Monday, 24 June 2013

Review - Polisse (2011 - Dir. Maïwenn)

Certain films can be summed up in a single word. That word in Polisse’s case is ‘harrowing’. This is an undeniably gritty, fly on the wall style drama that is realistic, but at the same time disturbing and difficult viewing. For grit fans it may fall under the select few films that are just too real for their own good. On the other hand, if you enjoy a couple of hours of harrowing drama, then you’ll love this.

The whole film looks and feels like a documentary. It’s based around the work of the Child Protection Unit in Paris and follows the lives of the officers both on duty and in their private lives as they struggle to cope with the various horrific situations they meet on a daily basis. Maïwenn spent time with the actual unit and used the specific cases she encountered throughout the film. Needless to say it’s pretty harrowing stuff.

Sadly there are numerous reasons why I didn’t engage with the film rather than just the harrowing nature of the subject matter. The acting is not convincing from any of the unit’s officers with Joeystarr and Karin Viard the worst offenders at looking out of place, awkward and generally trying too hard. Secondly, the humour that the officers no doubt use as a coping mechanism in real life comes over as crass and distinctly unfunny in the context as the film. And finally, as I’ve stated before on several occasions (Biutiful, Gomarrah, etc.), a great gritty film needs hope. Polisse does not leave you with a grain of hope for humanity and leaves you feeling drained and depressed.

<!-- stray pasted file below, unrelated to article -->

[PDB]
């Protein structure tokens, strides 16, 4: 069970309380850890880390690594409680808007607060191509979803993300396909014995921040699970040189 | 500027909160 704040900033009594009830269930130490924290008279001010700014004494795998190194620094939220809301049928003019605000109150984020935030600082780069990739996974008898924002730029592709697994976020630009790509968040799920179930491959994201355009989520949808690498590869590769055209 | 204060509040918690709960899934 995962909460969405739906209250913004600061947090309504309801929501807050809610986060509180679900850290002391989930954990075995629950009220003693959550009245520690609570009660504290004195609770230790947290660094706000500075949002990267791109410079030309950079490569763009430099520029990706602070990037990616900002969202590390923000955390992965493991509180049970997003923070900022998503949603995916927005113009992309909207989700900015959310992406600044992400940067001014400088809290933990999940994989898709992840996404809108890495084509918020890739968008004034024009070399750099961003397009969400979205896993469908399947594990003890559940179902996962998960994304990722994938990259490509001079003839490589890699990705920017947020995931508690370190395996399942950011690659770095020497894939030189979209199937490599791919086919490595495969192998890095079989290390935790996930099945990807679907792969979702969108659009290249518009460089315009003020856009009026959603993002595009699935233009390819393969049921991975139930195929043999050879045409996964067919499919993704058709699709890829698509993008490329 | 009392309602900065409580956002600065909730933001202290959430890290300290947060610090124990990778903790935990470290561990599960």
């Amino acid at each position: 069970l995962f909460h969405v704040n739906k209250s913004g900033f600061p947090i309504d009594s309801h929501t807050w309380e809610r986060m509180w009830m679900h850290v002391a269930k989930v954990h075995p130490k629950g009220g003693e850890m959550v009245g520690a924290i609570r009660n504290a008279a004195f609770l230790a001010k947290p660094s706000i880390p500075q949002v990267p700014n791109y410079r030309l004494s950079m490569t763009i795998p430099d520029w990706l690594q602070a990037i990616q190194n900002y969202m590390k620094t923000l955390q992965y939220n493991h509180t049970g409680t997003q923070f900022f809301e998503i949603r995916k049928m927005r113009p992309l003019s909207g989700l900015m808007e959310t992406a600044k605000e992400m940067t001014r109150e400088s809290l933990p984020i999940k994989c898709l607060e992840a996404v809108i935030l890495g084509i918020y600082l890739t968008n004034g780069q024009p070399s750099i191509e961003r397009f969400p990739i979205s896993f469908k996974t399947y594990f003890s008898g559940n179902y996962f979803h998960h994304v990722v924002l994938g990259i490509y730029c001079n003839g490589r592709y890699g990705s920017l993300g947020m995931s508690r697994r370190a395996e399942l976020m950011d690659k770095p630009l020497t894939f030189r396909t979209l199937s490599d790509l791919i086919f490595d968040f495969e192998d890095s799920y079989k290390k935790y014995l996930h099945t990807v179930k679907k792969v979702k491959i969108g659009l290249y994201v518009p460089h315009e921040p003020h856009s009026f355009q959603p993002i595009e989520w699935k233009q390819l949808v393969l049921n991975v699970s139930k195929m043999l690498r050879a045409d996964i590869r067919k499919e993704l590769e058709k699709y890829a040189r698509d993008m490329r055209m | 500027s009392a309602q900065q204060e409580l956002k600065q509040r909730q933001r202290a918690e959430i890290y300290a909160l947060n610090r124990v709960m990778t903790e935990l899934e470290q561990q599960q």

The ending also has the ‘bolt on’ feel of a sixth form goth’s poetic screenplay. And the sub plot about the seconded photographer woman is neither necessary nor coherent.  Do I need to go on?

When all a film has got in its favour is its ability to harrow, then it’s probably best avoided.



If you like this you could also try:
JACKPOT, False Trail, The Hunt.

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